5) Sharing The Credit
Work is collaboration. Whether you are an attorney, architect, social worker, teacher, game developer, business development manager or an entrepreneur you are working with people. Not acknowledging a colleague’s work can ruin your reputation. You will not come across as a team player, but instead you’ll come across as a self-indulgent individual who just cares about your own promotion. Give credit to people you work with whenever possible or when it is rightly due. They shall work even harder next time and begin to love collaborating with you.  
6) Leveraging Social Media
Remember your manners as you engage with people on Facebook, Twitter and LinkedIn. Be considerate and don’t jump in on people’s conversations on Facebook or use your Twitter space as an excuse to be brash or appear illiterate. Take time to write well-versed notes as you connect to people on LinkedIn. Let your thank you notes go cyber as you connect with networking contacts. Make introductions, and write recommendations the same way you would on paper. Politeness and personal respect is something that is expected in interpersonal communications. Having manners is a quality every employer wants in a candidate. Allow your manners to shine through everything you do online and off. In the long run, your efforts will pay off with better relationships in all areas of life.
7) Caring And Genuinely Connecting
Be authentic. Bring your whole self to work. You will be surprised at how many people appreciate real, meaningful connections at work. Care. Make a difference. People can hear that in your voice, the way you move, and your passion. If you’re passionate about what you do and how you can make a difference, work will no longer feel like work. It’ll feel like a mission. And that changes everything. You don’t have to be a corporate robot.
8) Getting Over Mistakes
Everyone makes mistakes. If you linger on too much or dwell on the issues, then suddenly you can’t focus on the task at hand. This can have a huge impact on your present performance. To get over the hump, ask yourself – is this a big issue in 10 days, 10 weeks, or 10 months? What about 10 years? Will this issue matter in 10 years? 99% of the time the answer is no. So stop dwelling on it. Lift your head up high and look forward. You are going to be successful at some things and you’ll fail at others. One of the best things you can do through it all is to own it. People will respect you for that. Why? Because you are willing to show them you’ll own it through both the good and the bad.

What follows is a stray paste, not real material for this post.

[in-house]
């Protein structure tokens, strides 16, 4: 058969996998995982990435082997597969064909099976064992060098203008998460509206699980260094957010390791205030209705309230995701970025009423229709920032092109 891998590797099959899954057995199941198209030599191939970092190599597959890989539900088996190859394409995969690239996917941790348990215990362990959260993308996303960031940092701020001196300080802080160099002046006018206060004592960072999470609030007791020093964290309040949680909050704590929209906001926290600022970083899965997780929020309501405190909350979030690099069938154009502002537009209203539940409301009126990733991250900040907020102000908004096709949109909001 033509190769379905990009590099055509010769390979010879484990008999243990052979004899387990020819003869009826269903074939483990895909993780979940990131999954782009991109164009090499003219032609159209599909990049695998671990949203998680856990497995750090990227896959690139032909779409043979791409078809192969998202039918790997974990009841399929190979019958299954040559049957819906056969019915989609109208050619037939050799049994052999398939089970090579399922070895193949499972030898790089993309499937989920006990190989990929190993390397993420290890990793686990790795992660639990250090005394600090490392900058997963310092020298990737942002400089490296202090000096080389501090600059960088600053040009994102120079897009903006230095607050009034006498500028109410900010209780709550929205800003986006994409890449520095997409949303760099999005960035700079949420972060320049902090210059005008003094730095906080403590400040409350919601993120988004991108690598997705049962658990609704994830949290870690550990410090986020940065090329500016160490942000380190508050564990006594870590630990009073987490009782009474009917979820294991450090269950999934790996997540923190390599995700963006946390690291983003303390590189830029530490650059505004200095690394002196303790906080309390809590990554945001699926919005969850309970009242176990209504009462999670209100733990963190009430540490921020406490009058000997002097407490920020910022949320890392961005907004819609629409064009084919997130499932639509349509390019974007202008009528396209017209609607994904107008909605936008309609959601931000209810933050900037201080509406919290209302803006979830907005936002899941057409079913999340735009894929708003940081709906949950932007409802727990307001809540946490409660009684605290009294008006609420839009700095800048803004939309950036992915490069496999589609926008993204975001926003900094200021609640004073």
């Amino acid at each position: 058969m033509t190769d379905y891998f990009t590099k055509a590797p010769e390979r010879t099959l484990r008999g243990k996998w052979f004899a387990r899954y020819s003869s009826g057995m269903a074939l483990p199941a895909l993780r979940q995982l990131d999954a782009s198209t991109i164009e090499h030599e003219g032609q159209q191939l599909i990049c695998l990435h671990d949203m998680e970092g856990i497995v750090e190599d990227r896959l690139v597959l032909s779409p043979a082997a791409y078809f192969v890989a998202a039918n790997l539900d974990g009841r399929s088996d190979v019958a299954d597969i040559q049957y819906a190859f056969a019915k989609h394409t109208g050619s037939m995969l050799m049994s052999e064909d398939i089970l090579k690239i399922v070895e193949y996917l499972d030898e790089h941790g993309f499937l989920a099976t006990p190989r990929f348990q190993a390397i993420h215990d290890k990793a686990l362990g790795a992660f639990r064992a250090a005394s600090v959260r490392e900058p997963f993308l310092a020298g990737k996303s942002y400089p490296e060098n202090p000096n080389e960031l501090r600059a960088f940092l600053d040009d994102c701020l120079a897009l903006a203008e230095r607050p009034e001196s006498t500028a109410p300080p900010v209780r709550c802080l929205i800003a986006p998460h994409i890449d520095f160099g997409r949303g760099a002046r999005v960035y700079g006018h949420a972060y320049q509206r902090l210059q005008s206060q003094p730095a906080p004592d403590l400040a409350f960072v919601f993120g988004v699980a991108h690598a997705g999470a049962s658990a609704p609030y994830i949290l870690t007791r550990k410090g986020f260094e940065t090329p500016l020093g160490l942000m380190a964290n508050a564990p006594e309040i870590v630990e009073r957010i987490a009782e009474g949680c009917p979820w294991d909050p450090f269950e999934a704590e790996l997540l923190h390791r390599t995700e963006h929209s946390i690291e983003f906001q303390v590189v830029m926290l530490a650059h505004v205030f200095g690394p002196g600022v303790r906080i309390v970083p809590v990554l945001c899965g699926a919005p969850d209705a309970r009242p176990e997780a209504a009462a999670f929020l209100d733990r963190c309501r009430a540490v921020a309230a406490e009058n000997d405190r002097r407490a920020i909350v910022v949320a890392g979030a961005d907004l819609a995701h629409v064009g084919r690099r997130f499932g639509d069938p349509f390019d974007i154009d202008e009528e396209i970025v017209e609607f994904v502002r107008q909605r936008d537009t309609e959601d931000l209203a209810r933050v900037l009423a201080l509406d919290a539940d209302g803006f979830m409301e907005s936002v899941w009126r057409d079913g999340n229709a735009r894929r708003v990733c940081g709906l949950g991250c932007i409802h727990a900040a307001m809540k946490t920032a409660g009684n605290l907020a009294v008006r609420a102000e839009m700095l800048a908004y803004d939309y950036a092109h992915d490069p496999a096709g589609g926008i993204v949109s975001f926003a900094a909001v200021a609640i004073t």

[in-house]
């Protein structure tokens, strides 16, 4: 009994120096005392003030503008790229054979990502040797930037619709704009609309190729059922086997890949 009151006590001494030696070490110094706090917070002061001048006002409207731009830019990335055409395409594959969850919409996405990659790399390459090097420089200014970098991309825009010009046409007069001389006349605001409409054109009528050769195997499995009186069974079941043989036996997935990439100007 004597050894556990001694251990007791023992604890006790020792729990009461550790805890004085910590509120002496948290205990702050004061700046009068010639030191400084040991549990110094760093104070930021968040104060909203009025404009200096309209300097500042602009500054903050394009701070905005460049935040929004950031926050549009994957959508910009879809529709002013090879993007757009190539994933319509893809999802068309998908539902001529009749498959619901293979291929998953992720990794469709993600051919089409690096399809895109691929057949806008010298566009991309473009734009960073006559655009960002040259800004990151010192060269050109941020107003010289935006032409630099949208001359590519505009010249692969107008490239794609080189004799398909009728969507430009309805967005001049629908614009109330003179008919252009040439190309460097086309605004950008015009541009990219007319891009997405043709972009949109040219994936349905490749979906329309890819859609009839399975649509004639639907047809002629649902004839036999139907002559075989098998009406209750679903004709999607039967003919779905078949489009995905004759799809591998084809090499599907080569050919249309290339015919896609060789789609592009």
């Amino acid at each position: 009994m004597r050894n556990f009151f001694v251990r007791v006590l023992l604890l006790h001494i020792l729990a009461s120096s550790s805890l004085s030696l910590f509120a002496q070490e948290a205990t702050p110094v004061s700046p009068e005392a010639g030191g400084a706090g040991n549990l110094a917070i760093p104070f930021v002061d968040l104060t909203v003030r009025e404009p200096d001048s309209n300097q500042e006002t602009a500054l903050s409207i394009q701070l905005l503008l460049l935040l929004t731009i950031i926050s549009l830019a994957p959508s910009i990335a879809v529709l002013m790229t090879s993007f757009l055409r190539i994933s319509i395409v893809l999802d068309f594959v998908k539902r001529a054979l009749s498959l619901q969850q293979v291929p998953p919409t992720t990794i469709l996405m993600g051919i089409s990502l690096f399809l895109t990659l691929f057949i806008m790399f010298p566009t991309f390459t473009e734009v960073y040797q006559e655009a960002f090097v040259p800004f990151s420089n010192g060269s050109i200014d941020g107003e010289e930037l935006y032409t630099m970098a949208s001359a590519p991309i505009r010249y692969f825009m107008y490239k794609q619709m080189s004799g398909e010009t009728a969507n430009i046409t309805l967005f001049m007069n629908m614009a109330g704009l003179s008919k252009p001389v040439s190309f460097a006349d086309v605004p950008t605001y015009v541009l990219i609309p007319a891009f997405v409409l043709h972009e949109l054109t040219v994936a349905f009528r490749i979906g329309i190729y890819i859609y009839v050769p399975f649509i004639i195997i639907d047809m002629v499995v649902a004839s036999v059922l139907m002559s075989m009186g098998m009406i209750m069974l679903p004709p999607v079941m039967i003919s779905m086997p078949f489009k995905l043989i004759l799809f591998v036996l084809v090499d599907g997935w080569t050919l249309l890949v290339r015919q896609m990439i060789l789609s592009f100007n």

9) Speed And Following Through
As work ramps up, you probably have a list of things to do. Remember to quickly follow up with people you have been in meetings with and to stay focused on what’s really important to accomplish each day. Anyone worthy of your time is also worthy of your expediency. Don’t wait two weeks to follow up and let people know you enjoyed the conversation. And don’t just pitch them when you connect. Send them something of value, like a relevant link, so they know that you were thinking of something beside of your own needs.
Every day, try to create a list of three really critical things you need to work on that can have a huge impact on how you are feeling. Stay focused. With focus you shall have speed and with speed – results.
10) Enjoying Every Moment
Time flies quickly. Make the best of what you have. Smile. Inspire someone at work. Tell your co-workers how awesome they are. Go out there. Work hard, and have fun. Because you know what, awesomeness is contagious.